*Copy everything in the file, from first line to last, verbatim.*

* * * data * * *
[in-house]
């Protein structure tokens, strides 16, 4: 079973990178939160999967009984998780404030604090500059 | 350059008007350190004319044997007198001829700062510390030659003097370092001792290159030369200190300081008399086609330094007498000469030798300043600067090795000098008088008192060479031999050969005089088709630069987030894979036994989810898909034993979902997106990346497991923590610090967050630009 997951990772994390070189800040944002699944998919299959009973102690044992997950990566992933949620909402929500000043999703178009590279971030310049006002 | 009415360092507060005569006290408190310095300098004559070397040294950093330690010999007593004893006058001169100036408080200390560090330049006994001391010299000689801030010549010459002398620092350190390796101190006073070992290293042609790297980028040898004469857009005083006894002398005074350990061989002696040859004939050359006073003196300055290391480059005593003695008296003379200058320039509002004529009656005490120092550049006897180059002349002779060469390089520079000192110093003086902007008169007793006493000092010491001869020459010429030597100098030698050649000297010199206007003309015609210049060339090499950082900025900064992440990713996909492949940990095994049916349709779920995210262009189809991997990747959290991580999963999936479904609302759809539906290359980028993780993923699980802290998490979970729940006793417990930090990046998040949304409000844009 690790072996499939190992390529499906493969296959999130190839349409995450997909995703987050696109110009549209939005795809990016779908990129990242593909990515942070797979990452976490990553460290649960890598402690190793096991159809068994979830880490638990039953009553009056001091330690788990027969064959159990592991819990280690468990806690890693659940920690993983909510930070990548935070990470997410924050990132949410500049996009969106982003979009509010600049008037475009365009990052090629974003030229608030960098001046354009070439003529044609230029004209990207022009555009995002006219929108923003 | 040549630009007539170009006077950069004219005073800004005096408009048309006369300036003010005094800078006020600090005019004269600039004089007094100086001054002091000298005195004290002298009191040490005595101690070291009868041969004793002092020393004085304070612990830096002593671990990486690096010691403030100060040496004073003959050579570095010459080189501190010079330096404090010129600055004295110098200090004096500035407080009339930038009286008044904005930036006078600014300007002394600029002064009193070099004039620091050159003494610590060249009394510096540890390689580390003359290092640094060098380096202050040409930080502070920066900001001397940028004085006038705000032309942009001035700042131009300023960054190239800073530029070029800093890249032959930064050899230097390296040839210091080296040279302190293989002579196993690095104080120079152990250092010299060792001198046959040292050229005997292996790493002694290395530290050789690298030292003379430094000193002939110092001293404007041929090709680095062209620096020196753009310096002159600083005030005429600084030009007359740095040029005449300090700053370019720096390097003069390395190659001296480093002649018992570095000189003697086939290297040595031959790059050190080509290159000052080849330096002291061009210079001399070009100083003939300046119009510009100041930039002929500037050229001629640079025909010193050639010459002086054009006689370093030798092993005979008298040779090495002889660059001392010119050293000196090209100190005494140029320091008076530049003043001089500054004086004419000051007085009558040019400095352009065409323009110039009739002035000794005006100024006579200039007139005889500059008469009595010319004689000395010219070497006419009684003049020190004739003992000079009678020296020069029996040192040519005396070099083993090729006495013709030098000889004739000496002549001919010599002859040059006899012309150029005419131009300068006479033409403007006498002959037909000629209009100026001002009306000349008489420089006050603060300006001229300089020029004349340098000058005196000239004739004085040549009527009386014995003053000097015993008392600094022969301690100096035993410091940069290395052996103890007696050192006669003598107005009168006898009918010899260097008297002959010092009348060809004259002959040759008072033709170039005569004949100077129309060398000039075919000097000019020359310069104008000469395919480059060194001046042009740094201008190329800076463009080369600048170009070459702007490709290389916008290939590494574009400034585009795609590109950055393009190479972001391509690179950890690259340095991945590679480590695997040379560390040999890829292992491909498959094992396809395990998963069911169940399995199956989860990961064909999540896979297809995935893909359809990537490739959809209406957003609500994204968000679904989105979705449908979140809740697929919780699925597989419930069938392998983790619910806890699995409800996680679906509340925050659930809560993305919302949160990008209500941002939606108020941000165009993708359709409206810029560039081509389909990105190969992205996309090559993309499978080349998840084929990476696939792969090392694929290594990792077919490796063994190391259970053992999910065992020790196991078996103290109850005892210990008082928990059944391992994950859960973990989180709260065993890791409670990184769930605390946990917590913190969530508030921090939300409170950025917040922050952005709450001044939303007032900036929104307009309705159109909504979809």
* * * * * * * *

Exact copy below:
[in-house]
């Protein structure tokens, strides 16, 4: 079973990178939160999967009984998780404030604090500059 | 350059008007350190004319044997007198001829700062510390030659003097370092001792290159030369200190300081008399086609330094007498000469030798300043600067090795000098008088008192060479031999050969005089088709630069987030894979036994989810898909034993979902997106990346497991923590610090967050630009 997951990772994390070189800040944002699944998919299959009973102690044992997950990566992933949620909402929500000043999703178009590279971030310049006002 | 009415360092507060005569006290408190310095300098004559070397040294950093330690010999007593004893006058001169100036408080200390560090330049006994001391010299000689801030010549010459002398620092350190390796101190006073070992290293042609790297980028040898004469857009005083006894002398005074350990061989002696040859004939050359006073003196300055290391480059005593003695008296003379200058320039509002004529009656005490120092550049006897180059002349002779060469390089520079000192110093003086902007008169007793006493000092010491001869020459010429030597100098030698050649000297010199206007003309015609210049060339090499950082900025900064992440990713996909492949940990095994049916349709779920995210262009189809991997990747959290991580999963999936479904609302759809539906290359980028993780993923699980802290998490979970729940006793417990930090990046998040949304409000844009 690790072996499939190992390529499906493969296959999130190839349409995450997909995703987050696109110009549209939005795809990016779908990129990242593909990515942070797979990452976490990553460290649960890598402690190793096991159809068994979830880490638990039953009553009056001091330690788990027969064959159990592991819990280690468990806690890693659940920690993983909510930070990548935070990470997410924050990132949410500049996009969106982003979009509010600049008037475009365009990052090629974003030229608030960098001046354009070439003529044609230029004209990207022009555009995002006219929108923003 | 040549630009007539170009006077950069004219005073800004005096408009048309006369300036003010005094800078006020600090005019004269600039004089007094100086001054002091000298005195004290002298009191040490005595101690070291009868041969004793002092020393004085304070612990830096002593671990990486690096010691403030100060040496004073003959050579570095010459080189501190010079330096404090010129600055004295110098200090004096500035407080009339930038009286008044904005930036006078600014300007002394600029002064009193070099004039620091050159003494610590060249009394510096540890390689580390003359290092640094060098380096202050040409930080502070920066900001001397940028004085006038705000032309942009001035700042131009300023960054190239800073530029070029800093890249032959930064050899230097390296040839210091080296040279302190293989002579196993690095104080120079152990250092010299060792001198046959040292050229005997292996790493002694290395530290050789690298030292003379430094000193002939110092001293404007041929090709680095062209620096020196753009310096002159600083005030005429600084030009007359740095040029005449300090700053370019720096390097003069390395190659001296480093002649018992570095000189003697086939290297040595031959790059050190080509290159000052080849330096002291061009210079001399070009100083003939300046119009510009100041930039002929500037050229001629640079025909010193050639010459002086054009006689370093030798092993005979008298040779090495002889660059001392010119050293000196090209100190005494140029320091008076530049003043001089500054004086004419000051007085009558040019400095352009065409323009110039009739002035000794005006100024006579200039007139005889500059008469009595010319004689000395010219070497006419009684003049020190004739003992000079009678020296020069029996040192040519005396070099083993090729006495013709030098000889004739000496002549001919010599002859040059006899012309150029005419131009300068006479033409403007006498002959037909000629209009100026001002009306000349008489420089006050603060300006001229300089020029004349340098000058005196000239004739004085040549009527009386014995003053000097015993008392600094022969301690100096035993410091940069290395052996103890007696050192006669003598107005009168006898009918010899260097008297002959010092009348060809004259002959040759008072033709170039005569004949100077129309060398000039075919000097000019020359310069104008000469395919480059060194001046042009740094201008190329800076463009080369600048170009070459702007490709290389916008290939590494574009400034585009795609590109950055393009190479972001391509690179950890690259340095991945590679480590695997040379560390040999890829292992491909498959094992396809395990998963069911169940399995199956989860990961064909999540896979297809995935893909359809990537490739959809209406957003609500994204968000679904989105979705449908979140809740697929919780699925597989419930069938392998983790619910806890699995409800996680679906509340925050659930809560993305919302949160990008209500941002939606108020941000165009993708359709409206810029560039081509389909990105190969992205996309090559993309499978080349998840084929990476696939792969090392694929290594990792077919490796063994190391259970053992999910065992020790196991078996103290109850005892210990008082928990059944391992994950859960973990989180709260065993890791409670990184769930605390946990917590913190969530508030921090939300409170950025917040922050952005709450001044939303007032900036929104307009309705159109909504979809």